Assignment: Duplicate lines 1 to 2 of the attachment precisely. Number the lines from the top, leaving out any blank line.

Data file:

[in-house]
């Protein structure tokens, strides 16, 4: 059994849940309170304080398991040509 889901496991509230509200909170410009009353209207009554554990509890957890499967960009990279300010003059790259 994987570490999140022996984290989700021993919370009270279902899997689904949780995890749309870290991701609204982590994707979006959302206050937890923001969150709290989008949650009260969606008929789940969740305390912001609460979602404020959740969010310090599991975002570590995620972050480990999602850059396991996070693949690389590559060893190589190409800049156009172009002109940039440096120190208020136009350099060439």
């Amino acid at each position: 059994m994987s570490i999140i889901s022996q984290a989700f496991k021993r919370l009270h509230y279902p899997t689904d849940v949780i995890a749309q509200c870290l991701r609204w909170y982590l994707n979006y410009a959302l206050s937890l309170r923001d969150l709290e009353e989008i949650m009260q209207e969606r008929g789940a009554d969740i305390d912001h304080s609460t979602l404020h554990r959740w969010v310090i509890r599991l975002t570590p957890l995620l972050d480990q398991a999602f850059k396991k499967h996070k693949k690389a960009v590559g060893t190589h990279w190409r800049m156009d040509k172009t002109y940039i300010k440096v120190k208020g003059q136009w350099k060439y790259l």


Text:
[in-house]
């Protein structure tokens, strides 16, 4: 059994849940309170304080398991040509 889901496991509230509200909170410009009353209207009554554990509890957890499967960009990279300010003059790259 994987570490999140022996984290989700021993919370009270279902899997689904949780995890749309870290991701609204982590994707979006959302206050937890923001969150709290989008949650009260969606008929789940969740305390912001609460979602404020959740969010310090599991975002570590995620972050480990999602850059396991996070693949690389590559060893190589190409800049156009172009002109940039440096120190208020136009350099060439």